Words by Natasha Were.
Sweet yet sour (it gets sweeter as it matures, but more sour when dried) its taste is akin to lemons, apricots and dates combined. Yum!
Growing across the globe in tropical regions and packing a powerful flavour punch – a little goes a long way – it’s not surprising that tamarind is used in Asian, Indian and Caribbean cuisine, finding its way into everything from curries and chutneys to candies and soups.
Mix it with water and sugar for a refreshing drink, add it to a marinade and the acid content will tenderise the meat, or roll it into balls for a healthy(-ish) sweet treat.
And while your taste buds zing, the anti-oxidants will charge through your system zapping free radicals, lowering cholesterol and relieving constipation.
Need another reason to keep tamarind in your store cupboard? It makes a good metal polish too.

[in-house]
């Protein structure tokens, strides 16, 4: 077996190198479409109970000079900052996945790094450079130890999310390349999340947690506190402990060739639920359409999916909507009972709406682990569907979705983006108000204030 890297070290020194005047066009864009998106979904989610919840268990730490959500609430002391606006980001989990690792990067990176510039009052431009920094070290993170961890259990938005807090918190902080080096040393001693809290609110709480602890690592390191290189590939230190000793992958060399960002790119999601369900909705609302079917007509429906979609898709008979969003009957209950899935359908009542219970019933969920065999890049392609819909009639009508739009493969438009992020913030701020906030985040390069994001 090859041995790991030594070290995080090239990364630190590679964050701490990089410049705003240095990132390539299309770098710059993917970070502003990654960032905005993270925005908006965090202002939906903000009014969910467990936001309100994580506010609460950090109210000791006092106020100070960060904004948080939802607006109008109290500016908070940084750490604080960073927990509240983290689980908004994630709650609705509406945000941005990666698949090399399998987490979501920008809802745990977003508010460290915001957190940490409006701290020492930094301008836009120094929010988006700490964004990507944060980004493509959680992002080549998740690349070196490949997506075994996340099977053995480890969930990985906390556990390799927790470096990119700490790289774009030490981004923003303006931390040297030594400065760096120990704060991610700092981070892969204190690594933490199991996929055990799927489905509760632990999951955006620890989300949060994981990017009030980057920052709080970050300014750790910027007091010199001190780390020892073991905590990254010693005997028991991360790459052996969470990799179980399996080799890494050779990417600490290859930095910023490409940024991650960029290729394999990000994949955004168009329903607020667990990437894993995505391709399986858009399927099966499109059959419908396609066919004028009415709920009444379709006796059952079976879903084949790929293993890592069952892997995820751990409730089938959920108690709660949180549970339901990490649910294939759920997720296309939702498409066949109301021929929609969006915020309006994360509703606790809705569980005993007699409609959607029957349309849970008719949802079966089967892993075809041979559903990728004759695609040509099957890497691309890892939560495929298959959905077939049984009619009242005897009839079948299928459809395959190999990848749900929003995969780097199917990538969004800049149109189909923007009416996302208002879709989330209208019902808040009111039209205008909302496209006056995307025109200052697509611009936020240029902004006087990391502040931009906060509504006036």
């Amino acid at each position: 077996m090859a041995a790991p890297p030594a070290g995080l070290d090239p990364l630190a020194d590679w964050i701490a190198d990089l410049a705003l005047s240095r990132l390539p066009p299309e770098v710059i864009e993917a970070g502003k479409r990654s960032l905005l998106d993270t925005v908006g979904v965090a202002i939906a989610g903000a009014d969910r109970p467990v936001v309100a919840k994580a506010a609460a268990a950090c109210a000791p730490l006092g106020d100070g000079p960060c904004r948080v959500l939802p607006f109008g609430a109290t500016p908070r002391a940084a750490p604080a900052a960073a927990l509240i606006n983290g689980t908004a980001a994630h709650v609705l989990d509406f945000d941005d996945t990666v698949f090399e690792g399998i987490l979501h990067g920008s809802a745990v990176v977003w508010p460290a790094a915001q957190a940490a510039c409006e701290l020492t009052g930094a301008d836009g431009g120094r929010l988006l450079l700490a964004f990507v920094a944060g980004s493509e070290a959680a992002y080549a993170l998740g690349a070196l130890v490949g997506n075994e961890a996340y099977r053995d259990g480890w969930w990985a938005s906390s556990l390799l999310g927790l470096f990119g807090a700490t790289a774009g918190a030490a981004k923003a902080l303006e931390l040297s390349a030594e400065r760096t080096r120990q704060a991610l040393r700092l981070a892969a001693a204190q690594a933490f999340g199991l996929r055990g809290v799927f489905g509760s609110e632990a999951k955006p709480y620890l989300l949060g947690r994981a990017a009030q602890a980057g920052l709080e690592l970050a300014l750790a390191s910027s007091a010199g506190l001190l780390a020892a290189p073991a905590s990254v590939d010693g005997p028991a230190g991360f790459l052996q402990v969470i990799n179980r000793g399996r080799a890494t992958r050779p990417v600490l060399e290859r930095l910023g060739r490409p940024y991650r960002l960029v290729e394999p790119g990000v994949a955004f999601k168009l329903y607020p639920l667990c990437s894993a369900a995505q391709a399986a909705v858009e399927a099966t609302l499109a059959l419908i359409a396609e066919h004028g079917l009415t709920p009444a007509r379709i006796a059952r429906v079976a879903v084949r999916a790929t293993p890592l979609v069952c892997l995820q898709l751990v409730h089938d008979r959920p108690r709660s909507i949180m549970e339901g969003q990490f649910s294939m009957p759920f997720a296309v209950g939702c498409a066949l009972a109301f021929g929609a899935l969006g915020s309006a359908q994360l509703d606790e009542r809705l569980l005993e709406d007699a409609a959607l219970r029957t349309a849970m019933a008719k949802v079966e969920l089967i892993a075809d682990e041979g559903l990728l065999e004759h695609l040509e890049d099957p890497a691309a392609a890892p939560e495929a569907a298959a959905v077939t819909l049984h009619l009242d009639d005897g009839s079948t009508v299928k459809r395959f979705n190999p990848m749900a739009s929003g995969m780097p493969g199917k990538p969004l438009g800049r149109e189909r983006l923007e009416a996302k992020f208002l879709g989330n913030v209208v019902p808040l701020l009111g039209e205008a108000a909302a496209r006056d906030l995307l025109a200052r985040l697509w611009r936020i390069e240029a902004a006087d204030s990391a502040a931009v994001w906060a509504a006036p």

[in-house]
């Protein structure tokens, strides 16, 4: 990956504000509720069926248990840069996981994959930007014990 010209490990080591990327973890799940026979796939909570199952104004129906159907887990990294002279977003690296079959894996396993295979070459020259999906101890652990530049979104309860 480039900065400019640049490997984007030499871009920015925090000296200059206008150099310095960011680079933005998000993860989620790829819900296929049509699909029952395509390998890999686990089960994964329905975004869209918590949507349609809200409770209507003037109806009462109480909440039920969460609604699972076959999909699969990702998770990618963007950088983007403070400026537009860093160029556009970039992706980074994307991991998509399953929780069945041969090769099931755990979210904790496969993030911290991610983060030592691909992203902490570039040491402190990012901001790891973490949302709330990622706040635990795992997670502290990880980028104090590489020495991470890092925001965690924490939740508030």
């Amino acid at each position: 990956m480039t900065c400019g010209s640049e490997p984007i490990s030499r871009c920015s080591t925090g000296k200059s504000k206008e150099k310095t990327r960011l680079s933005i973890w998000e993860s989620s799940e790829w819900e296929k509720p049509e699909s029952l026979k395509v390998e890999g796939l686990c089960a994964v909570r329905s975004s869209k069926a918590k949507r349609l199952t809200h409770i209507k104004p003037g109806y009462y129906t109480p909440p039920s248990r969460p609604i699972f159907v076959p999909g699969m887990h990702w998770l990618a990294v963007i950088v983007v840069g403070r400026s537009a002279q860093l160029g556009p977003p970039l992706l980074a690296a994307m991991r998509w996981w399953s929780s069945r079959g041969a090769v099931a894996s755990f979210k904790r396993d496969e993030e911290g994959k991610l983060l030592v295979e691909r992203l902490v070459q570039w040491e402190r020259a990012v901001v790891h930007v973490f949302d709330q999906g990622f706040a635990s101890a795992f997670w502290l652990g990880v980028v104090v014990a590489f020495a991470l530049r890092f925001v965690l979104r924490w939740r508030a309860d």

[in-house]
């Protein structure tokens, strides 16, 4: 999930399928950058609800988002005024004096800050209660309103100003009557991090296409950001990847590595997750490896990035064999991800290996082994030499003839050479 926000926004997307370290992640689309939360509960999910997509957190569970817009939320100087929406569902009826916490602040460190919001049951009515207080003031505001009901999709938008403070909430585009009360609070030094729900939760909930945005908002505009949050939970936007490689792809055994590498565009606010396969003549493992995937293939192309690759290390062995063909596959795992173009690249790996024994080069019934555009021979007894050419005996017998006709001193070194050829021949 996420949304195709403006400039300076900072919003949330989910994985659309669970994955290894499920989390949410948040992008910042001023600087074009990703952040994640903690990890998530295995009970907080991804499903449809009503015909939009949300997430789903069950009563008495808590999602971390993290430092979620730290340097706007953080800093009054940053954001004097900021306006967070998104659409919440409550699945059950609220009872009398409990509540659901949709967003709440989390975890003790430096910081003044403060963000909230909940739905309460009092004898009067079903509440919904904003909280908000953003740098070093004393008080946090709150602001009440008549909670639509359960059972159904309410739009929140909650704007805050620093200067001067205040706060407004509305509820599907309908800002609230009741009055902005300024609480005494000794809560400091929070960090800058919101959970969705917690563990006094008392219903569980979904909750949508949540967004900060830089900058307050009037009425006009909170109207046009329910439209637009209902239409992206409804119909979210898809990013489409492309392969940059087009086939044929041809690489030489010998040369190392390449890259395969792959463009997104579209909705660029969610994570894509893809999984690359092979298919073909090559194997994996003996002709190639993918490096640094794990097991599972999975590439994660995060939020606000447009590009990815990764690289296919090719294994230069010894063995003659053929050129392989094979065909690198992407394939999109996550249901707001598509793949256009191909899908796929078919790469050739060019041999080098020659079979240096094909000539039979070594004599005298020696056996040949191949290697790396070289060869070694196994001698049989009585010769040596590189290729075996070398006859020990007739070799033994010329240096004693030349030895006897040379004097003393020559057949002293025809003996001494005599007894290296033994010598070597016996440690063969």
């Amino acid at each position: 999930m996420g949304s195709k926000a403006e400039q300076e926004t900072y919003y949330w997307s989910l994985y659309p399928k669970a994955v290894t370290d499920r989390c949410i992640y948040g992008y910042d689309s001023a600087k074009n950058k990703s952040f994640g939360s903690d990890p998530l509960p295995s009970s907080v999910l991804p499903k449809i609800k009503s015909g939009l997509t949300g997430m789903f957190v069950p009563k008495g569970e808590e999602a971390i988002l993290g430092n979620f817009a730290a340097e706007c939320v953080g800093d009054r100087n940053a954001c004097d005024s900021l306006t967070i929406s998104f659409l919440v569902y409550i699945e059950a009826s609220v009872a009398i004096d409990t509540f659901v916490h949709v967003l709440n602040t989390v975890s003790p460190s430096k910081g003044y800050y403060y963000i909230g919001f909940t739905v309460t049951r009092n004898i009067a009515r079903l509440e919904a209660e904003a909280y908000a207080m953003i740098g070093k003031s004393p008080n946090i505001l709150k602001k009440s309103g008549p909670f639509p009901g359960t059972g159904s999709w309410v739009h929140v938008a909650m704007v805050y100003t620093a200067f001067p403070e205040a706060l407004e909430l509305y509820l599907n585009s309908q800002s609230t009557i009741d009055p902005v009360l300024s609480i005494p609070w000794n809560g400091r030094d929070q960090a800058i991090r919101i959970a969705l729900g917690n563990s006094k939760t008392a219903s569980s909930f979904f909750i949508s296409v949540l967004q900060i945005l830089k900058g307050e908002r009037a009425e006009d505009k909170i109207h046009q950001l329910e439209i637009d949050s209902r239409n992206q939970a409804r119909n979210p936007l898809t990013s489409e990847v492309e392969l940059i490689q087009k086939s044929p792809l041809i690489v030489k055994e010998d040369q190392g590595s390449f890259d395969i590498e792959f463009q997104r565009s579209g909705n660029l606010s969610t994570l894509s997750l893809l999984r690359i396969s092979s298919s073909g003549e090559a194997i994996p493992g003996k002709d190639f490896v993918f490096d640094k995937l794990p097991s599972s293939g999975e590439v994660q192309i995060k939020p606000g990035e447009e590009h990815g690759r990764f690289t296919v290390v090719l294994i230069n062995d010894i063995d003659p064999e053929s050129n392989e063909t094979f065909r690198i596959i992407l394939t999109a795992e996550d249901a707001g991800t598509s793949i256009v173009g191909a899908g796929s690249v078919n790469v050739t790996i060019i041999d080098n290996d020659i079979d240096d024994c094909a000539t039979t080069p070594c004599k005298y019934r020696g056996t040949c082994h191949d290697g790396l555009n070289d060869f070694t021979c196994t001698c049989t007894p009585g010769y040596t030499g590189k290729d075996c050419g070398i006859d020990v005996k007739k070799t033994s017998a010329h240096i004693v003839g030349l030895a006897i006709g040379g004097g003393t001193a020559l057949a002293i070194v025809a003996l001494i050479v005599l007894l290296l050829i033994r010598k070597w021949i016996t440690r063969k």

Recipe by Chef Kerryann Burnette of Lobster Pot, Grand Cayman
3 teaspoons thick tamarind paste
4 tablespoons brown or white sugar
1/2 teaspoon cumin seeds, dry roasted until fragrant and turning brown, then ground
1/4-1/2 teaspoon freshly ground black pepper
60 ml water
Put all the ingredients in a small saucepan, bring to a quick boil, then turn off the heat.
Cool and serve judiciously.
Store in screw-top jars in the fridge.
It keeps well for weeks.
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